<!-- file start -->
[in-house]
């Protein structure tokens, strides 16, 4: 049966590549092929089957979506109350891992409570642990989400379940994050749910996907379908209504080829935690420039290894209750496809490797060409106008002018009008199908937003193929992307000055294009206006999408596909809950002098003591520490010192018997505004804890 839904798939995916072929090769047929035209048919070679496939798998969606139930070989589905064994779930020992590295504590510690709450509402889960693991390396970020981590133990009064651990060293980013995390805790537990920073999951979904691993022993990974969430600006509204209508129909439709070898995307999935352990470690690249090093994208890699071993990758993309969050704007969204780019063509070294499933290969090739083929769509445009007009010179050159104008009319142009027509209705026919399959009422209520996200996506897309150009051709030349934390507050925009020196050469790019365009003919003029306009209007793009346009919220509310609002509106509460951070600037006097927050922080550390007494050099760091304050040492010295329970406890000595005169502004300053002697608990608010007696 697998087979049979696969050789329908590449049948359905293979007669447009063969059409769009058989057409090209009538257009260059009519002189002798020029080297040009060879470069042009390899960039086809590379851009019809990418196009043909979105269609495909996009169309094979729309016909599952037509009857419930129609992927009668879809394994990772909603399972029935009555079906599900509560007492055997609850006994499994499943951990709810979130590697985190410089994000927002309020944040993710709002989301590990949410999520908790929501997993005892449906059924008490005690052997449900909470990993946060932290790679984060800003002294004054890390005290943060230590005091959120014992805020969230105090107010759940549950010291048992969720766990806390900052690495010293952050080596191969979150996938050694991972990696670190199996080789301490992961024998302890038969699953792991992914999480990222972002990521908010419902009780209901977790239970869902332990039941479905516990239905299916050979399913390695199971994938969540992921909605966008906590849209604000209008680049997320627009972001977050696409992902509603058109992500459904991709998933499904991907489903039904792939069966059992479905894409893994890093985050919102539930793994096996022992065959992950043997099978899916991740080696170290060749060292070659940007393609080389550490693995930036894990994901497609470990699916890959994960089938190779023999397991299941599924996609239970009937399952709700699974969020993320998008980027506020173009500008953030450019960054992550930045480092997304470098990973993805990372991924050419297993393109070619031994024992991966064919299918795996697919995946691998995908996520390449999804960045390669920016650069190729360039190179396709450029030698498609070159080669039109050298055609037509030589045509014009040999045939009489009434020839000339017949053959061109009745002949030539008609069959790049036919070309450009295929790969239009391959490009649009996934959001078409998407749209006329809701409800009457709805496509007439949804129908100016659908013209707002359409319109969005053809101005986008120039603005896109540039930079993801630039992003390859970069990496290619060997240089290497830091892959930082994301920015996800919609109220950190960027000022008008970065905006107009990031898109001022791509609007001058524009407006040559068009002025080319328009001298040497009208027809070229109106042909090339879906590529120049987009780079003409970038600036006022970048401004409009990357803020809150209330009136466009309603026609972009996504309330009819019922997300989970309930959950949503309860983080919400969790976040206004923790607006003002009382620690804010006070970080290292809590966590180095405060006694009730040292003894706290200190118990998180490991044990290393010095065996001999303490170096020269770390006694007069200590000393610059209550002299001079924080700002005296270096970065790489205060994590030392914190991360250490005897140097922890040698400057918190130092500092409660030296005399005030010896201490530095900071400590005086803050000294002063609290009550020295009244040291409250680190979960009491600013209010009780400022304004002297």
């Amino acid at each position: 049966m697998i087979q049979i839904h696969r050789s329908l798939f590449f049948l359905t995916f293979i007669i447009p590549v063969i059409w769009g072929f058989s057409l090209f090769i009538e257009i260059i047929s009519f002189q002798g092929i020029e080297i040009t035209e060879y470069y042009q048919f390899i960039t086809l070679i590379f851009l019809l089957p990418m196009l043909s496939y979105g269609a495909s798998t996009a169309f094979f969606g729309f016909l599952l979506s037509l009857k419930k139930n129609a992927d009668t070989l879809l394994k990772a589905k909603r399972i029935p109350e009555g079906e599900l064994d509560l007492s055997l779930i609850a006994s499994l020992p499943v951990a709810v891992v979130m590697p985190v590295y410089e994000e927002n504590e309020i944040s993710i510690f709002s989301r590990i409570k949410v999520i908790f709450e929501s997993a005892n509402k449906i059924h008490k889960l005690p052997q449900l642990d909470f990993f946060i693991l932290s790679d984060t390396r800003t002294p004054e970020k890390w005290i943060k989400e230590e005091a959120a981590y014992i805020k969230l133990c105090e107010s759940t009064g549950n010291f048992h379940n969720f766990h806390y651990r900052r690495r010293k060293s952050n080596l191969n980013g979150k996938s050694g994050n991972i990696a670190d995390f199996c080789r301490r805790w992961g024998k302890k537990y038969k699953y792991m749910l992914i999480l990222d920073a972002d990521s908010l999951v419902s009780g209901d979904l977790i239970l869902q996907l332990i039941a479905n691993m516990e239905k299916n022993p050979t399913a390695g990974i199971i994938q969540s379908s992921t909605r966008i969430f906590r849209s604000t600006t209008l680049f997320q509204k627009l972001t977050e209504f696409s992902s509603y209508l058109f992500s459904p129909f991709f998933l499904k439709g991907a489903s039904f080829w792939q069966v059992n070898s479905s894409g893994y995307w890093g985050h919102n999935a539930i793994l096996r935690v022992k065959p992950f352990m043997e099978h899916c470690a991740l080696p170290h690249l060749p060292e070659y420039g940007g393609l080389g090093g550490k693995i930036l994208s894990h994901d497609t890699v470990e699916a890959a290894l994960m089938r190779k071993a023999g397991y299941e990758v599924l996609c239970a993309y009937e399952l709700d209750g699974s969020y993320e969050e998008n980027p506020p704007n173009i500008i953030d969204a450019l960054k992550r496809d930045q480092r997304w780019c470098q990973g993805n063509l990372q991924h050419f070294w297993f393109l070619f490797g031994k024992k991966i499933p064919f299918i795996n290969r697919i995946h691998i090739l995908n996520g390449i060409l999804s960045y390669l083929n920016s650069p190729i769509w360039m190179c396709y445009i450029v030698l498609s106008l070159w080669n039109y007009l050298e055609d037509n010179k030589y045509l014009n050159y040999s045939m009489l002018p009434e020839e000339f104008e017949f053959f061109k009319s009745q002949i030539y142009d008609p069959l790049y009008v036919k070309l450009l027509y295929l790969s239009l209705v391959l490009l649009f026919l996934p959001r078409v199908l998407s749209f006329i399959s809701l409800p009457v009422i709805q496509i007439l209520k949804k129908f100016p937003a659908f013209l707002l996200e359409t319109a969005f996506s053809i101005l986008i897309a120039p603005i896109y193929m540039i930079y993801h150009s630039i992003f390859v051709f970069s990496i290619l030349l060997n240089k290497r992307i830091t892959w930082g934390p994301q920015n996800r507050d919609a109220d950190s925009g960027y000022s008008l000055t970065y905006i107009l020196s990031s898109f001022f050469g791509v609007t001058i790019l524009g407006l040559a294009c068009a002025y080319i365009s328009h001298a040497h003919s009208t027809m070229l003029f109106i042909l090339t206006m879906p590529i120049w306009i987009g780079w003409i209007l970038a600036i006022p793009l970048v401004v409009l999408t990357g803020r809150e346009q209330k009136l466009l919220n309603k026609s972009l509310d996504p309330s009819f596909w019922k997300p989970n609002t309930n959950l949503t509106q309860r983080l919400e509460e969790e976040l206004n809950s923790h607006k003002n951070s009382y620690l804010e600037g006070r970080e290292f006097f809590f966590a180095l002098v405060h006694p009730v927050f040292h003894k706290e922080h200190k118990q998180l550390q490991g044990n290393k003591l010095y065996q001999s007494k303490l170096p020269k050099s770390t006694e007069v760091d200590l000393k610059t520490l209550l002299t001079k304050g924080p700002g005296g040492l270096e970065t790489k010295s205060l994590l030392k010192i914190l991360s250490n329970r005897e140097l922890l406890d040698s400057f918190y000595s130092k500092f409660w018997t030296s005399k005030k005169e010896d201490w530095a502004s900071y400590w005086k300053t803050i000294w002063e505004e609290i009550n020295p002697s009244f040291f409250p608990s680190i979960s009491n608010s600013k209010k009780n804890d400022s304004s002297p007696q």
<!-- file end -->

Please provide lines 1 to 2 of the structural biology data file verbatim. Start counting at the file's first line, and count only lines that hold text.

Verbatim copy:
[in-house]
């Protein structure tokens, strides 16, 4: 049966590549092929089957979506109350891992409570642990989400379940994050749910996907379908209504080829935690420039290894209750496809490797060409106008002018009008199908937003193929992307000055294009206006999408596909809950002098003591520490010192018997505004804890 839904798939995916072929090769047929035209048919070679496939798998969606139930070989589905064994779930020992590295504590510690709450509402889960693991390396970020981590133990009064651990060293980013995390805790537990920073999951979904691993022993990974969430600006509204209508129909439709070898995307999935352990470690690249090093994208890699071993990758993309969050704007969204780019063509070294499933290969090739083929769509445009007009010179050159104008009319142009027509209705026919399959009422209520996200996506897309150009051709030349934390507050925009020196050469790019365009003919003029306009209007793009346009919220509310609002509106509460951070600037006097927050922080550390007494050099760091304050040492010295329970406890000595005169502004300053002697608990608010007696 697998087979049979696969050789329908590449049948359905293979007669447009063969059409769009058989057409090209009538257009260059009519002189002798020029080297040009060879470069042009390899960039086809590379851009019809990418196009043909979105269609495909996009169309094979729309016909599952037509009857419930129609992927009668879809394994990772909603399972029935009555079906599900509560007492055997609850006994499994499943951990709810979130590697985190410089994000927002309020944040993710709002989301590990949410999520908790929501997993005892449906059924008490005690052997449900909470990993946060932290790679984060800003002294004054890390005290943060230590005091959120014992805020969230105090107010759940549950010291048992969720766990806390900052690495010293952050080596191969979150996938050694991972990696670190199996080789301490992961024998302890038969699953792991992914999480990222972002990521908010419902009780209901977790239970869902332990039941479905516990239905299916050979399913390695199971994938969540992921909605966008906590849209604000209008680049997320627009972001977050696409992902509603058109992500459904991709998933499904991907489903039904792939069966059992479905894409893994890093985050919102539930793994096996022992065959992950043997099978899916991740080696170290060749060292070659940007393609080389550490693995930036894990994901497609470990699916890959994960089938190779023999397991299941599924996609239970009937399952709700699974969020993320998008980027506020173009500008953030450019960054992550930045480092997304470098990973993805990372991924050419297993393109070619031994024992991966064919299918795996697919995946691998995908996520390449999804960045390669920016650069190729360039190179396709450029030698498609070159080669039109050298055609037509030589045509014009040999045939009489009434020839000339017949053959061109009745002949030539008609069959790049036919070309450009295929790969239009391959490009649009996934959001078409998407749209006329809701409800009457709805496509007439949804129908100016659908013209707002359409319109969005053809101005986008120039603005896109540039930079993801630039992003390859970069990496290619060997240089290497830091892959930082994301920015996800919609109220950190960027000022008008970065905006107009990031898109001022791509609007001058524009407006040559068009002025080319328009001298040497009208027809070229109106042909090339879906590529120049987009780079003409970038600036006022970048401004409009990357803020809150209330009136466009309603026609972009996504309330009819019922997300989970309930959950949503309860983080919400969790976040206004923790607006003002009382620690804010006070970080290292809590966590180095405060006694009730040292003894706290200190118990998180490991044990290393010095065996001999303490170096020269770390006694007069200590000393610059209550002299001079924080700002005296270096970065790489205060994590030392914190991360250490005897140097922890040698400057918190130092500092409660030296005399005030010896201490530095900071400590005086803050000294002063609290009550020295009244040291409250680190979960009491600013209010009780400022304004002297």